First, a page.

Since Charles over at LGF was kind enough to link to my blog in this article, and identified me as an “anti-intelligent design” blogger, I figured it would be best to write something about the issue (other than commending Charles for his similar stance, as I did below). Since I discuss this issue in my Introduction to Philosophy class, I fortunately have some comments readily at hand…
While the intelligent design movement that concerns Charles focuses on the theory of evolution, arguments from (apparent) design to the conclusion that God exists date back at least to Aquinas, and the earliest ones had little (if anything) to do with biological evolution per se. Aquinas, for instance, argued from an Aristotelian conception of all things natural having a purpose. His argument, very roughly, went like this:
1) Natural things (even inanimate objects) nearly always act regularly, in such a way as to produce the best results.
2) So, natural things act purposefully, to achieve some goal.
3) If something acts purposefully, it either has a mind, or is designed by something that does.
4) Natural things (such as inanimate objects) do not have minds.
Conclusion: So such natural things must be designed by something that does have a mind (God)
The problem with this argument is that (2) doesn’t follow from (1), and there is no independent reason to think it’s true – at least short of accepting a Darwinian notion of “purpose” (biological function, where ‘function’ is defined in part by procreative usefulness), which would in any case apply only to biological organisms, rather than to all natural things.
A more recent argument for intelligent design of the universe which is not limited to the purported design of living creatures has to do with the extremely narrow range of physical constants that allow our sort of life to exist:
1) Life would never have evolved if certain physical constants had been slightly different.
2) There are only three possible explanations of the observed values of those constants: physical laws, sheer luck, or intelligent design.
3) Known physical laws do not explain the observed values.
4) Given all of the possibilities, it is highly unlikely that the observed values are the result of luck.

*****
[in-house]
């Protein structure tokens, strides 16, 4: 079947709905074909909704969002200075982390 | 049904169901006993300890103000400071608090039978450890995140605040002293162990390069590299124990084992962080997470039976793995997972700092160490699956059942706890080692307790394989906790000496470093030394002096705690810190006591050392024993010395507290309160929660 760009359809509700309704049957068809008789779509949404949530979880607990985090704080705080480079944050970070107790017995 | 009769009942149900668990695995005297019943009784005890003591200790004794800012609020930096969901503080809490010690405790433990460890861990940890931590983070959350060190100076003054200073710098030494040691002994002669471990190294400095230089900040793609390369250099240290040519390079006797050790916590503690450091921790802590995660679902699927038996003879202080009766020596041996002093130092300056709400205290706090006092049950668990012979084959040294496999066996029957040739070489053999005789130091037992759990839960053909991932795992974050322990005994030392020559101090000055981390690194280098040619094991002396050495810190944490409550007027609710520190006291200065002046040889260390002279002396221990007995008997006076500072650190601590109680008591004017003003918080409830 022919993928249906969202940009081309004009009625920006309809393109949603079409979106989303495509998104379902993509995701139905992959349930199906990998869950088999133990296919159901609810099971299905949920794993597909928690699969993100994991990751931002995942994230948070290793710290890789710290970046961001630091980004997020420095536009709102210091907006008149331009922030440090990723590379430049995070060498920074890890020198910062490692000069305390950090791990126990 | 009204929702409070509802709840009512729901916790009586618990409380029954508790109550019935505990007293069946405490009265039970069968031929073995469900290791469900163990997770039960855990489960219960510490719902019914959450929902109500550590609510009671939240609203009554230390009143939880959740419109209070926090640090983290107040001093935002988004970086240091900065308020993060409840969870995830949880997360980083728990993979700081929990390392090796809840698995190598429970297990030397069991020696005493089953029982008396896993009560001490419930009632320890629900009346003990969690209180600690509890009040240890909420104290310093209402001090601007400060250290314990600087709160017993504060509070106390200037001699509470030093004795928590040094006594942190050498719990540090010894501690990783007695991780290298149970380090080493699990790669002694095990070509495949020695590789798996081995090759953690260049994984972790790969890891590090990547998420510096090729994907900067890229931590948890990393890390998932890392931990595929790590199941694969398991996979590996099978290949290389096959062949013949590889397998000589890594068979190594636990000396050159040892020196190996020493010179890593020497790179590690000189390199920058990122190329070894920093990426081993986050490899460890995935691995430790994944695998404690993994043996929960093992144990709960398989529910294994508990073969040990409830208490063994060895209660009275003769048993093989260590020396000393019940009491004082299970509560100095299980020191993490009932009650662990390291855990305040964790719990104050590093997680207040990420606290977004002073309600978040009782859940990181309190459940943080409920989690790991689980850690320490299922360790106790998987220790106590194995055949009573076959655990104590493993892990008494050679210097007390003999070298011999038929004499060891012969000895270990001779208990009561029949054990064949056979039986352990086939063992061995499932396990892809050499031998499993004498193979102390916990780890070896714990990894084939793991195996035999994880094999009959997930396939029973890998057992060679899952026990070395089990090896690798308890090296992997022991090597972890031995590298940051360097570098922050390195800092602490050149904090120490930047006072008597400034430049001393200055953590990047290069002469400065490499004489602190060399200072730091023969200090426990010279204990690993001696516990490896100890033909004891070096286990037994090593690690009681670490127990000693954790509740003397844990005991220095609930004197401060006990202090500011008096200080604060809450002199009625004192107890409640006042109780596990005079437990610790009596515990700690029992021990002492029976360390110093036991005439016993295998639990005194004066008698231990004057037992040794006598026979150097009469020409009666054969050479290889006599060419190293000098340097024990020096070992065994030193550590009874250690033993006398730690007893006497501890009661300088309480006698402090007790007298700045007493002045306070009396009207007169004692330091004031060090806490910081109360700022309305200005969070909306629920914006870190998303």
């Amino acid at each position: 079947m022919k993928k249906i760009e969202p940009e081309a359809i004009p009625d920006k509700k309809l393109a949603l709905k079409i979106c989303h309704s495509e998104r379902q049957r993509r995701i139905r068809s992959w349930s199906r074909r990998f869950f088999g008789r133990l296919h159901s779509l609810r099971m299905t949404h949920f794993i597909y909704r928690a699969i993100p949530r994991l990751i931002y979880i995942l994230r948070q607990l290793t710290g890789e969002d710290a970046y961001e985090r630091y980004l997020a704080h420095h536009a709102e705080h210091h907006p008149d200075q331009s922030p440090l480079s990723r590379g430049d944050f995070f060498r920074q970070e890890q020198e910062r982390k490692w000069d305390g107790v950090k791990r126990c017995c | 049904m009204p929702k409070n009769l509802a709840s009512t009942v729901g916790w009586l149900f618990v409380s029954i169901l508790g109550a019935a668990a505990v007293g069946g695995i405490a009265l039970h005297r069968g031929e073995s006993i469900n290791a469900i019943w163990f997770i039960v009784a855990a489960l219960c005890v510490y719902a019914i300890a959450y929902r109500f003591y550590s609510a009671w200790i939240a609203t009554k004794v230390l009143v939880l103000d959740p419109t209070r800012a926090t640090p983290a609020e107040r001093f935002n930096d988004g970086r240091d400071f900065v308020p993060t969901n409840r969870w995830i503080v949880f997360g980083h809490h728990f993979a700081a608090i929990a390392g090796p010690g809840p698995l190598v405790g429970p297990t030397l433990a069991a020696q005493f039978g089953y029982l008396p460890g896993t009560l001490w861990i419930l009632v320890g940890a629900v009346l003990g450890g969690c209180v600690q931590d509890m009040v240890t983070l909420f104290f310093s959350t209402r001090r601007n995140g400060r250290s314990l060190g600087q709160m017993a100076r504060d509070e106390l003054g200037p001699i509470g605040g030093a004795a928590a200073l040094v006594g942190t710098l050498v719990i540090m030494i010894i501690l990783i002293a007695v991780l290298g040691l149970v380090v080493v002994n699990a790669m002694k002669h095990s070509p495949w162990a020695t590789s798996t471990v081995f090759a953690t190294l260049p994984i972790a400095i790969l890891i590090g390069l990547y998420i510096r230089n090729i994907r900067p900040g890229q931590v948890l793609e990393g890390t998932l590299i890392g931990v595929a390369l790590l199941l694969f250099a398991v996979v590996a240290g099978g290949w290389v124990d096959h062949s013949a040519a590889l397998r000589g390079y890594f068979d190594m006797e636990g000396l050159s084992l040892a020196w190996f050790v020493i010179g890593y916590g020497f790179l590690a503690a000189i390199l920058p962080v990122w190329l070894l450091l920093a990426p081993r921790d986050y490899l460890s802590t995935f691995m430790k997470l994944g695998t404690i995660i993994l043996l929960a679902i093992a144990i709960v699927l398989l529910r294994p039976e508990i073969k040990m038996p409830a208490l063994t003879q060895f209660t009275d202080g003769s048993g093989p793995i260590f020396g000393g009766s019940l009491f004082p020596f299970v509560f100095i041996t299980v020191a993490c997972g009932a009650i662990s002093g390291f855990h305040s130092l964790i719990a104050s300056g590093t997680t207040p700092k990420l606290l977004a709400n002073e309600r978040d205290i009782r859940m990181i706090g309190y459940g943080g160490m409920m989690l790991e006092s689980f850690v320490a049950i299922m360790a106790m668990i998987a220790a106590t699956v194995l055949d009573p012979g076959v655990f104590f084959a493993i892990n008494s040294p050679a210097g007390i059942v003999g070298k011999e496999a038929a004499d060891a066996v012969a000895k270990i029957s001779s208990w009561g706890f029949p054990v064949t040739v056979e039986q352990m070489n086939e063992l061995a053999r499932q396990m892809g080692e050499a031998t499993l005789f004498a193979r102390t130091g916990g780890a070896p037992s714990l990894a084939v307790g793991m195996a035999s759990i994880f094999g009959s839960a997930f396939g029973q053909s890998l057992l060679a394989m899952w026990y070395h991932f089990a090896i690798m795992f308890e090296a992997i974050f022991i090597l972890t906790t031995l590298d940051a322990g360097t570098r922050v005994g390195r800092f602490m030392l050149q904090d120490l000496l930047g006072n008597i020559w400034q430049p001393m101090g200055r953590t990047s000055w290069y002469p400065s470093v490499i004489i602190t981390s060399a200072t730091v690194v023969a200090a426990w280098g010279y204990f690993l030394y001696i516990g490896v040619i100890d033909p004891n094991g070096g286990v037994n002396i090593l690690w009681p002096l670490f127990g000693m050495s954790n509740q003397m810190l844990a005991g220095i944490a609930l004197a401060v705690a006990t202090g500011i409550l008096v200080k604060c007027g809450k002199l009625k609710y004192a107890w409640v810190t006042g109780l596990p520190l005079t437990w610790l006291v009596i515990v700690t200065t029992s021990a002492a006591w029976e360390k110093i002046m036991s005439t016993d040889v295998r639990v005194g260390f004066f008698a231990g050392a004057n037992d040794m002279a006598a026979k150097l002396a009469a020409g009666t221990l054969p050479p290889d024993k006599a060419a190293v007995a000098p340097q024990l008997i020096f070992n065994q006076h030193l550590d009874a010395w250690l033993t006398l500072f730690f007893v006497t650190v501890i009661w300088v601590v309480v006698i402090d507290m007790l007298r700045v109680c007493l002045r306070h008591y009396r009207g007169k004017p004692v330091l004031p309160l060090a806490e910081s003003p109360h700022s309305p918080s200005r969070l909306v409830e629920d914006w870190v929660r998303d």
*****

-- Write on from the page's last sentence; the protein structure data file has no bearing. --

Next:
Conclusion: So the observed values are the result of intelligent design.
The problems with this argument are not as obvious as those with Aquinas’s, since this argument does not presuppose Aristotelian physics. However, there are several objections, one of which is, to my mind, fairly conclusive-
Objection to premise 2: this list might not be exhaustive; there might be more explanations (admittedly, this is not a particularly strong objection…). Objection to premise 3: maybe unknown physical laws can explain the observed values (this is a stronger objection, but still based on an assumption of ignorance). Objection to premise 4’s supporting the conclusion: even if the values are unlikely, this is no reason to believe in intelligent design. This is the strongest objection, but it calls for some explanation…
Suppose that, using a net, you catch 100 fish in a pond, all of which are larger than 6 inches. Does this data support the view that most fish in the pond are larger than 6 inches? Not if your net can’t catch smaller fish… This is known as a “selection effect”: limitations of a data collection process limits the reasonable conclusions that can be drawn from the data.
A similar limitation has to do with any single observation, in isolation from other observations. For instance, we observe life on Earth. Does this imply that life is probably found on Earth-like planets elsewhere in the universe? Well, not by itself. The problem is that our single datum entitles us to conclude neither that our situation is typical, nor that it is atypical. The point is that we may be be prejudiced by the fact that no matter how unlikely life on Earth-like planets might be, we happen to live on one that has life. Unlikely events do happen.
A similar sort of “observation selection effect” applies to the observed values of the physical constants, but here the problem is even more serious. For while we may someday have the data to be able to judge whether life on Earth is likely or unlikely (after we have observed a large number of such planets), there is only one universe to ever observe. So even if the values of the physical constants are highly unlikely, they give us no good reason to believe in intelligent design. After all, the constants having those values (or at least falling within a narrow range of values) are preconditions of there being any observations (by creatures like us) at all! We would have to observe them, whether they were likely or unlikely. Now, if they are likely (that is, if unknown physical laws make it the case that any physical universe must have similar values), this is obviously no reason to believe in intelligent design. But, less obviously, even if they are unlikely, this is also no reason to believe in intelligent design. Here’s a simple lottery analogy: it is always unlikely that the winner of a fair lottery is the winner. But this certainly doesn’t give us any reason to believe that an intelligent designer picked the winner.